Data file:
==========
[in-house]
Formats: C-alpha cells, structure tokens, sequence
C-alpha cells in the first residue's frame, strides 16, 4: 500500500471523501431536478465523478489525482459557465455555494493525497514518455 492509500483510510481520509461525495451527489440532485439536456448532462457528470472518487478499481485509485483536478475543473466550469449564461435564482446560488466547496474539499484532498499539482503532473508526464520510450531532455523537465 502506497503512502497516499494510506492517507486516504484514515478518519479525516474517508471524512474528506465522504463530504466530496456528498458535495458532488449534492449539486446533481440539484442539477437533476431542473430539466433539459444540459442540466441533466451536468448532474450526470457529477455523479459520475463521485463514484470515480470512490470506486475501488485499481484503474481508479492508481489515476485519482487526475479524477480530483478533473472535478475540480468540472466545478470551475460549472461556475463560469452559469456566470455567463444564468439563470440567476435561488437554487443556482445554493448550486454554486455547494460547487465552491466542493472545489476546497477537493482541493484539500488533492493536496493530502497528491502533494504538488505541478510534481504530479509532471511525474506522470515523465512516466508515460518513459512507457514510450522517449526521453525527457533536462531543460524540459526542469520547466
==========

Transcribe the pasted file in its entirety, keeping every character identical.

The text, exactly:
[in-house]
Formats: C-alpha cells, structure tokens, sequence
C-alpha cells in the first residue's frame, strides 16, 4: 500500500471523501431536478465523478489525482459557465455555494493525497514518455 492509500483510510481520509461525495451527489440532485439536456448532462457528470472518487478499481485509485483536478475543473466550469449564461435564482446560488466547496474539499484532498499539482503532473508526464520510450531532455523537465 502506497503512502497516499494510506492517507486516504484514515478518519479525516474517508471524512474528506465522504463530504466530496456528498458535495458532488449534492449539486446533481440539484442539477437533476431542473430539466433539459444540459442540466441533466451536468448532474450526470457529477455523479459520475463521485463514484470515480470512490470506486475501488485499481484503474481508479492508481489515476485519482487526475479524477480530483478533473472535478475540480468540472466545478470551475460549472461556475463560469452559469456566470455567463444564468439563470440567476435561488437554487443556482445554493448550486454554486455547494460547487465552491466542493472545489476546497477537493482541493484539500488533492493536496493530502497528491502533494504538488505541478510534481504530479509532471511525474506522470515523465512516466508515460518513459512507457514510450522517449526521453525527457533536462531543460524540459526542469520547466